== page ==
WACO, Texas – While it perhaps should not be necessary to suggest solving pressing human and social concerns for pecuniary interests, the evidence is both persuasive and overwhelming.
As noted in last week’s column, we recently studied economic aspects of hunger. The cost of hunger (when measured comprehensively) includes 2.5 million U.S. jobs on an ongoing basis, with the long-term consequences of a single year of hunger in America being in the trillions of dollars in lost business activity.
A second major economic aspect of hunger that we analyzed is the economic stimulus provided by the nation’s network of food banks and the charitable distribution operations they facilitate. These organizations provide jobs and purchase goods and services necessary to their operations. Moreover, by providing food to low-income households, they free up financial resources to be spent for other consumer goods. This spending leads to a notable economic stimulus.
Feeding America is a large network of food banks across the United States which are essentially warehousing and distribution operations. They receive and process inventory and deliver it to thousands of distribution centers, most of which are non-profit charitable organizations. The Feeding America network and other food banks offer employment opportunities and purchase goods and services from local businesses. Data describing operations of these facilities was used as a starting point for this phase of the analysis, adjusting for other food banks not in the network.
Our analysis indicates that operations of food banks and distribution networks involve sizable economic benefits. Through their operations, food banks lead to an increase in business activity of an estimated $1.5 billion in gross product each year as well as 16,100 permanent jobs in the United States. The impact of charitable food distribution networks is much larger, and is estimated to include $16.5 billion in gross product each year and 220,100 permanent jobs in the United States.
At the same time, food banks and food distribution networks free up funds to be spent for other purposes. As low-income families are provided food, they have additional money to meet other basic needs. We estimate that the incremental household spending facilitated by food banks and the charitable distribution network includes $44.0 billion in annual gross product and 535,500 permanent jobs in the United States.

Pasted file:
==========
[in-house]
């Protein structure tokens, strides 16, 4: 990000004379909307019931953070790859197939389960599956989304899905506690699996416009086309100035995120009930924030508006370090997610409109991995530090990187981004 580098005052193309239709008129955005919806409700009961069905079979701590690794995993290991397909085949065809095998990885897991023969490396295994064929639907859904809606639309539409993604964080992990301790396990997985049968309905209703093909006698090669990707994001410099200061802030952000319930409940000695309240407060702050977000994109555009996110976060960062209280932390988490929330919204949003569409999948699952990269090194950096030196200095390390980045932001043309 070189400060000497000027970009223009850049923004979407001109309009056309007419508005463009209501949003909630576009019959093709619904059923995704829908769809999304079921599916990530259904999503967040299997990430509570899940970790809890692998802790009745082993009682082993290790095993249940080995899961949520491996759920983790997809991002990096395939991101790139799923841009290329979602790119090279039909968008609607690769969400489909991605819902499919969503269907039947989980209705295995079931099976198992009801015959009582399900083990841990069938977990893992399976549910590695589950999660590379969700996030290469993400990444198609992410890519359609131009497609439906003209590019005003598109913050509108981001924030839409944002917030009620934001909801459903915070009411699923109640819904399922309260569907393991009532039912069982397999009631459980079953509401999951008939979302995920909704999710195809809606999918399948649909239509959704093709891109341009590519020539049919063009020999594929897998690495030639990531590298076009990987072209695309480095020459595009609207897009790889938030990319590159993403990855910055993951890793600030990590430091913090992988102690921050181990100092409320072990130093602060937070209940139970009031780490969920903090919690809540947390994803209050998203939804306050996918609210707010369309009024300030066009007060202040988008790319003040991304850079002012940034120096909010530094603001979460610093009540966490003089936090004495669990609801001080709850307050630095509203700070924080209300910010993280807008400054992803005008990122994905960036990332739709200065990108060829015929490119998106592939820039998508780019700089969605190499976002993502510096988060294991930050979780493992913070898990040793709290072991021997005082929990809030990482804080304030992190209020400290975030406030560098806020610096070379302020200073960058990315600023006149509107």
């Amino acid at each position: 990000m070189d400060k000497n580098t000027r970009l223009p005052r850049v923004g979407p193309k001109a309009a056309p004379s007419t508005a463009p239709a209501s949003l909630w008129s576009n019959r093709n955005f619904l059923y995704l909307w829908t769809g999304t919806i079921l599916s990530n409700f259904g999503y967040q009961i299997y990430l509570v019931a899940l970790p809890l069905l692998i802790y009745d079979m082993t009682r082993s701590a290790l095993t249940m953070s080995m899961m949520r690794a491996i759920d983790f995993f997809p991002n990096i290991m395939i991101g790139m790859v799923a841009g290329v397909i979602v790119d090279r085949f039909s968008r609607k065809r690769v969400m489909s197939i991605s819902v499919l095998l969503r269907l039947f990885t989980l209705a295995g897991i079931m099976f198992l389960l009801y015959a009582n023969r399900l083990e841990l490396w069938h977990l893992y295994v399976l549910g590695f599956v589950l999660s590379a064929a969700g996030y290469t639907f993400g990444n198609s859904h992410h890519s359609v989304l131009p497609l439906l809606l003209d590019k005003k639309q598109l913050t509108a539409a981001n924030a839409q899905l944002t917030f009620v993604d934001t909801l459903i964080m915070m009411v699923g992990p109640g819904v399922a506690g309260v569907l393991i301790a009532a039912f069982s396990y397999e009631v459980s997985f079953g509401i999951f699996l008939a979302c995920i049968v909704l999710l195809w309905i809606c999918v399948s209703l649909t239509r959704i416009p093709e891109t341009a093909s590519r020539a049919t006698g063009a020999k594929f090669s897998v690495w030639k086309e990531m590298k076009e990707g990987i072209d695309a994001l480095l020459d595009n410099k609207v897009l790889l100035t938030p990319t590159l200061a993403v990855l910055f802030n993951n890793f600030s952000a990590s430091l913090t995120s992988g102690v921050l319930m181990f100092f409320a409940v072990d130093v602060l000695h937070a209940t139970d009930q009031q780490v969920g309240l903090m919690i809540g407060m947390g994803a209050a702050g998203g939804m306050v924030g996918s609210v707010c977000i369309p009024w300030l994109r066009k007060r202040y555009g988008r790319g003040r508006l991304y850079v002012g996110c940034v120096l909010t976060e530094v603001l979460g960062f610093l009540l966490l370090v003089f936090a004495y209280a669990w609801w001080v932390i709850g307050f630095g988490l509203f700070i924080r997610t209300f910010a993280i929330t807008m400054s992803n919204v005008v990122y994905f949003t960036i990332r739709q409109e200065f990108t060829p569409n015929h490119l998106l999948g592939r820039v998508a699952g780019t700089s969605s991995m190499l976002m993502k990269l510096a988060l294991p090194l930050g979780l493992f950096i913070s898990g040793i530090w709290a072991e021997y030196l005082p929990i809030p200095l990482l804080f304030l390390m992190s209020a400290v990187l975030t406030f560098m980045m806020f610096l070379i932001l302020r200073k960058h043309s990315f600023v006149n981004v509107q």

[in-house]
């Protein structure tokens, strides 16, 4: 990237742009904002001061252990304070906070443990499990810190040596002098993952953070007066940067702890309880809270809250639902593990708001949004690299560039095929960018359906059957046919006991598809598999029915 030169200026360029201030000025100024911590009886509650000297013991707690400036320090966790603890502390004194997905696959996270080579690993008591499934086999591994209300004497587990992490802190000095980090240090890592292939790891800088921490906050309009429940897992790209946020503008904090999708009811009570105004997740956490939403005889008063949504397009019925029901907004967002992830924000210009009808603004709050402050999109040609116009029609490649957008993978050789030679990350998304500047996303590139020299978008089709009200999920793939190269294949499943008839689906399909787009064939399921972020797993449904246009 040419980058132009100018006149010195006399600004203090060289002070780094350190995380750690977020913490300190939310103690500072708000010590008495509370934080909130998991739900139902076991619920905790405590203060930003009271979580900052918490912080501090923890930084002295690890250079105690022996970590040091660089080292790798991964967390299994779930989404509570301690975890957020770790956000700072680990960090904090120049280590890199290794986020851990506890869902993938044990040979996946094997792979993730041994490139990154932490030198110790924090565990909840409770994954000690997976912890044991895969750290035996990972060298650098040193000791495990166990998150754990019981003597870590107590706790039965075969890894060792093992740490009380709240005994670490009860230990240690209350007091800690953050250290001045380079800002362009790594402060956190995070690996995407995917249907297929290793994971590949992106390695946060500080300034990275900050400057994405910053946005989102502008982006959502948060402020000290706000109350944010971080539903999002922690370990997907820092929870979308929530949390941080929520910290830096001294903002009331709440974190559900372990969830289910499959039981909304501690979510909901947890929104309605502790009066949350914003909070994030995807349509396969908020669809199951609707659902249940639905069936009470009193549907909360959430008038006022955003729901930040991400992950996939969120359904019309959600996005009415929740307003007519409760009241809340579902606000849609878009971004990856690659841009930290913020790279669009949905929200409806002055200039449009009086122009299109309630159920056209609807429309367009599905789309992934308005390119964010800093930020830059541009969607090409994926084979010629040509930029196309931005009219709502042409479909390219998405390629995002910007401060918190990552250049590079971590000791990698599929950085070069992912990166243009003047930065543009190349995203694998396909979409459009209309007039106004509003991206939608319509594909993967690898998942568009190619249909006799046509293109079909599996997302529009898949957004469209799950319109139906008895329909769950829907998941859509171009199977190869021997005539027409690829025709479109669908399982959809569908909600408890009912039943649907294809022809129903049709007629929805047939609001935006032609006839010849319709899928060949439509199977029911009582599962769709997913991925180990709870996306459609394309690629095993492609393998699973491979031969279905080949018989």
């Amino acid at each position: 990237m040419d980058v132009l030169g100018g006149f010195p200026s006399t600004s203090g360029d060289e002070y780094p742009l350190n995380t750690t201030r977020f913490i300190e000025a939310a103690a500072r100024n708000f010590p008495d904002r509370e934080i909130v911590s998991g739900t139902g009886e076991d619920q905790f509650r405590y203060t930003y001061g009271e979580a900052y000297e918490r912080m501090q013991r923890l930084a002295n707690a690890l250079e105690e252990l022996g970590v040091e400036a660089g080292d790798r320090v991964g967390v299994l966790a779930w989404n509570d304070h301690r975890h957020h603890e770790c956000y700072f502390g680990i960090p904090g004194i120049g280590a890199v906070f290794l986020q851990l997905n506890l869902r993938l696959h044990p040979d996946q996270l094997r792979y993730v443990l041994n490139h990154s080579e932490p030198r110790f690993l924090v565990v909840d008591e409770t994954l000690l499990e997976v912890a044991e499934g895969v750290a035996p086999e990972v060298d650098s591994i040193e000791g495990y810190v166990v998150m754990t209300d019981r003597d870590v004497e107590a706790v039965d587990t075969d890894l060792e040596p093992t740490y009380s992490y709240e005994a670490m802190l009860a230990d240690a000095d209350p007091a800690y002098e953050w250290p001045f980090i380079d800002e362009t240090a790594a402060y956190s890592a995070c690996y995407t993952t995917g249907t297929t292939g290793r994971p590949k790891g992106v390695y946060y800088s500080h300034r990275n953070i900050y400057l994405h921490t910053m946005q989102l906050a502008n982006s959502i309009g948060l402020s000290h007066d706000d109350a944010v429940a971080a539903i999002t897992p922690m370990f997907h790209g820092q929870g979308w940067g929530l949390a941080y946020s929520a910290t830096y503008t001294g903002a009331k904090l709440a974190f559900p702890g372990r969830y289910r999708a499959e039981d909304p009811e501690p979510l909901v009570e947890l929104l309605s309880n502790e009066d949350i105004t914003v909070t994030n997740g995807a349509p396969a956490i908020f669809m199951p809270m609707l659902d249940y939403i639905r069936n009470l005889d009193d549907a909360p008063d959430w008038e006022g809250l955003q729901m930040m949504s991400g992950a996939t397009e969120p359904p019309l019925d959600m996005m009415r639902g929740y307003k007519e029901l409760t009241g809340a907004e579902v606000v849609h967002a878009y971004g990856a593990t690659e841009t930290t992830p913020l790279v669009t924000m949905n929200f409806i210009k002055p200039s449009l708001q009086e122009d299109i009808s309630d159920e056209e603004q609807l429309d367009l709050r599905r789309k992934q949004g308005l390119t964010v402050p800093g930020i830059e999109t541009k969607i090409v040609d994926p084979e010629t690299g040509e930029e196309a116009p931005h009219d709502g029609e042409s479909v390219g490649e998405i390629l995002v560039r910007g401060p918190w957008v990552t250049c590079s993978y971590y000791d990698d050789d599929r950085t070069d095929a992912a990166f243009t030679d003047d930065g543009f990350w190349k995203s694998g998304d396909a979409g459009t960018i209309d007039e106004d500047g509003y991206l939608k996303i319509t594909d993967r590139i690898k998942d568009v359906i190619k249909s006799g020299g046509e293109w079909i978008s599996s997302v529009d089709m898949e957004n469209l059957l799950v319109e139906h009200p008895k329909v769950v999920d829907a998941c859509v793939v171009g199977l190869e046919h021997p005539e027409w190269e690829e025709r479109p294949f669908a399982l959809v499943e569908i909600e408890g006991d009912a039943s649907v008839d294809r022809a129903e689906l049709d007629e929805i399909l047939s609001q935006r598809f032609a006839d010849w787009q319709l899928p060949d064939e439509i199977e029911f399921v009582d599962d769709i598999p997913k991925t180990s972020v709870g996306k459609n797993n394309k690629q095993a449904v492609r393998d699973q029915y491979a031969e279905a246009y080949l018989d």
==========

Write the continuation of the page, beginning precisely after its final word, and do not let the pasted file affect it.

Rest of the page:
Putting these pieces together (operations of the food bank network plus the consumer spending effects) yields an estimate of the overall economic benefits of the food bank and charitable distribution network for the US economy. We found that these benefits include $62.0 billion in gross product each year and 771,682 permanent jobs.
Expanding the food bank and charitable food distribution network to meet current hunger needs would increase economic benefits. We estimated the amount by which the food bank and charitable distribution network would need to be expanded to meet current hunger needs based on the unmet needs for meals in 2014 considering federal programs and the existing food bank and charitable apparatus. The incremental economic benefits for the US economy include $187.1 billion in annual spending, $87.2 billion in gross product, and almost 1.1 million jobs.
The food bank and charitable food distribution network is an important community asset, generating nearly 772,000 jobs in communities across the nation. The process of helping the hungry through the private sector with support from local communities is efficient, well organized, and provides an economic stimulus. Expanding this network sufficiently to address current food insecurity needs would increase this economic stimulus by another 1.1 million jobs (when multiplier effects are considered). More importantly, (as I’ll discuss in a subsequent column) the enormous social costs of hunger could be virtually eliminated.
Dr. M. Ray Perryman is President and Chief Executive Officer of The Perryman Group (www.perrymangroup.com). He also serves as Institute Distinguished Professor of Economic Theory and Method at the International Institute for Advanced Studies.